Still, its a positive review. It is. Not enough Arya and Tyrion, and way too much Meereen, but its a deft handling of the bridging phase that all such series must endure. And one must give Martin props for figuring out to get himself out of whatever corner it was he'd painted himself into. (Im of the opinion that that's why so much Meereen- he had to stretch his timeline out.)
Still, lets just hope he got himself back on track well enough that the six and seventh novels come along at a reasonable speed. ...more
Elizabeth Bear is one of those names I've been seeing on the shelf in the bookstore forever and never managing to pick up. Always there's something elElizabeth Bear is one of those names I've been seeing on the shelf in the bookstore forever and never managing to pick up. Always there's something else to tempt me away from taking on a "new" established author to follow. Usually a new title by someone I'm already following. My husband, however, has a few of The Promethean Age novels and has been recommending them to me, so when I wanted a taste of new fantasy, I just went to his shelf.
In Blood and Iron Elizabeth Bear throws you into the deep end of the pool and expects you to swim. Is that a good thing or a bad thing? Elements of both really, which ironically enough mirrors the themes of the novel, duality, conflict and balance.
The writing is dense, and well crafted, but there is much confusion in the continually switching between the three POV characters, all in the first person. Perhaps part of the problem lies in the fact that for the ebook edition I have, I was forced to convert formats to one my reader prefers. Occasionally that causes formatting problems that can cause confusion when things like decorative dividers are lost. You have to work at this one, and you have to be willing to leave control of the story in the hands of the storyteller, and let her keep you in the dark a while.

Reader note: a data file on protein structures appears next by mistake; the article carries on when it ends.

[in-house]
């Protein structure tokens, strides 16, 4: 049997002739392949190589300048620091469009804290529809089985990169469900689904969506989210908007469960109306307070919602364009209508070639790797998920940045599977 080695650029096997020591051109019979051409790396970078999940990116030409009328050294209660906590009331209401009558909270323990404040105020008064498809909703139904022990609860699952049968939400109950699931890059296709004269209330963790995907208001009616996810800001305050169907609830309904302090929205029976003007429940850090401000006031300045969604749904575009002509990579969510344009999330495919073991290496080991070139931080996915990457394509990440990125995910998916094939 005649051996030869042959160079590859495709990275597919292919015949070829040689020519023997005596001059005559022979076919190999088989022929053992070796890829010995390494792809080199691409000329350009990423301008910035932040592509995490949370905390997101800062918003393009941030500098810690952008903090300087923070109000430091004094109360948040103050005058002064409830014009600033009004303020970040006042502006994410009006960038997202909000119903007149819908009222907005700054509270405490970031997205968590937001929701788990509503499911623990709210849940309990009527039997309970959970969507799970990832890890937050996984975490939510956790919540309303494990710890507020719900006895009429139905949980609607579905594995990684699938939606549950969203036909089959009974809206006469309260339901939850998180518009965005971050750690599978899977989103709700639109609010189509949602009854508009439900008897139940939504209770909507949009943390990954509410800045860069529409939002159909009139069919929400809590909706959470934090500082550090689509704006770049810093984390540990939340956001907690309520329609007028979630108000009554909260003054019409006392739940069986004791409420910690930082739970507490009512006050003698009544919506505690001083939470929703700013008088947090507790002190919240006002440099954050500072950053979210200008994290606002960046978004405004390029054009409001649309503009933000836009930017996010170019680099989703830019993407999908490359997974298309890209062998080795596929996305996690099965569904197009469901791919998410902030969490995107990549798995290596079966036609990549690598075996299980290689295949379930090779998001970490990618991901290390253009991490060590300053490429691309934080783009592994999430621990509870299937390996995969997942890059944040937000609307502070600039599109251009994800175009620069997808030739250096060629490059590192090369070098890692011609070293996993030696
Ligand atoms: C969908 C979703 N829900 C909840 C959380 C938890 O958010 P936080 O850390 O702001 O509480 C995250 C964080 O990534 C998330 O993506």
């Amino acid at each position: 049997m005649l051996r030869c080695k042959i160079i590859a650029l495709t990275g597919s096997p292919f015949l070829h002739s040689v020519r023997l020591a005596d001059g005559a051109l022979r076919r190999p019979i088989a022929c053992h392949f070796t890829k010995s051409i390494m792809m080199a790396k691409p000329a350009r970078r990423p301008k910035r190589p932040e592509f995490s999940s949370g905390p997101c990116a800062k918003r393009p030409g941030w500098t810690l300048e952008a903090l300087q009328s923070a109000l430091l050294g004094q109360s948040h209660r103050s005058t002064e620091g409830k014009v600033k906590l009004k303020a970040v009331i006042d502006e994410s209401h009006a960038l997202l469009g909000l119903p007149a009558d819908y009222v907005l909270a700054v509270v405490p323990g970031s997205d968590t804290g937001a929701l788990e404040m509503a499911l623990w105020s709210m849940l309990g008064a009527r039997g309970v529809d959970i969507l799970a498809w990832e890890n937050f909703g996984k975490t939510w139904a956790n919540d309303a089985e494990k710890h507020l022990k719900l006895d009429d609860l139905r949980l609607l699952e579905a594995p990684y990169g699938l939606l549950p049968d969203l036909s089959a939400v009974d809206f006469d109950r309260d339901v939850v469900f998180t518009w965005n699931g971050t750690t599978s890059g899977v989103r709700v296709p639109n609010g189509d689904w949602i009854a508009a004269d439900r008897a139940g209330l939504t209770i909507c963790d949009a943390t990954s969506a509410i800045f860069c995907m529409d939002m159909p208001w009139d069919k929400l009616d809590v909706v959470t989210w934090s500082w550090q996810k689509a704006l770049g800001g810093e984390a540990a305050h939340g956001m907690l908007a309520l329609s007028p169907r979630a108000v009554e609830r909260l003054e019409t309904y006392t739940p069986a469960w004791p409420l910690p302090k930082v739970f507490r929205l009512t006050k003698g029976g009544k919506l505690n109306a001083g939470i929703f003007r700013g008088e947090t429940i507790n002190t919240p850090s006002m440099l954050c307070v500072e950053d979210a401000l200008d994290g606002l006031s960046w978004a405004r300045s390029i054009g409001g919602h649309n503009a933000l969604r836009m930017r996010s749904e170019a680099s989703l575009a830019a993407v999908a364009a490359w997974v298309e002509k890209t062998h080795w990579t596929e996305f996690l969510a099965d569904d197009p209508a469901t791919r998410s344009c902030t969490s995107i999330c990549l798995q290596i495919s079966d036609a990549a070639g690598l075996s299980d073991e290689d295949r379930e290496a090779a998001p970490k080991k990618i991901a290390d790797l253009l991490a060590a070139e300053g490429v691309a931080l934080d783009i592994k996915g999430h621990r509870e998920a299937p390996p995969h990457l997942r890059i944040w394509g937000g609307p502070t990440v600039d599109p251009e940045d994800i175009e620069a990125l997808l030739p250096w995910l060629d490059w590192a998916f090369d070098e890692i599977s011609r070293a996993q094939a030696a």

Another factor is actually the meat of the story... Ms Bear takes up the threads of a number of myth and legend cycles of the British Isles and weaves them into a neat whole. Folklore purists will twitch, and folk unfamiliar with the conventions of the Gaelic languages will flinch, but mostly it works. Perhaps this work is best appreciated by those with at least a passing familiarity of the legends of the Good Neighbours as opposed to those who think the Fae folk are cute little pixies with teardrop shaped wings and pastel tutus.
The plot includes a number of mechanics I havent seen in use before for the war between man and fae, and that always pleases me to no end, having read as much fantasy as I have. Generally authors lose points with me for dragging out the Arthurian legends, but it's well handled here as a subplot.
It's a strong novel, if confusing here and there. If you have the time to spend for slow, careful reading, and enjoy more adult, Celtic based depictions of the Fae it's not a bad choice at all. ...more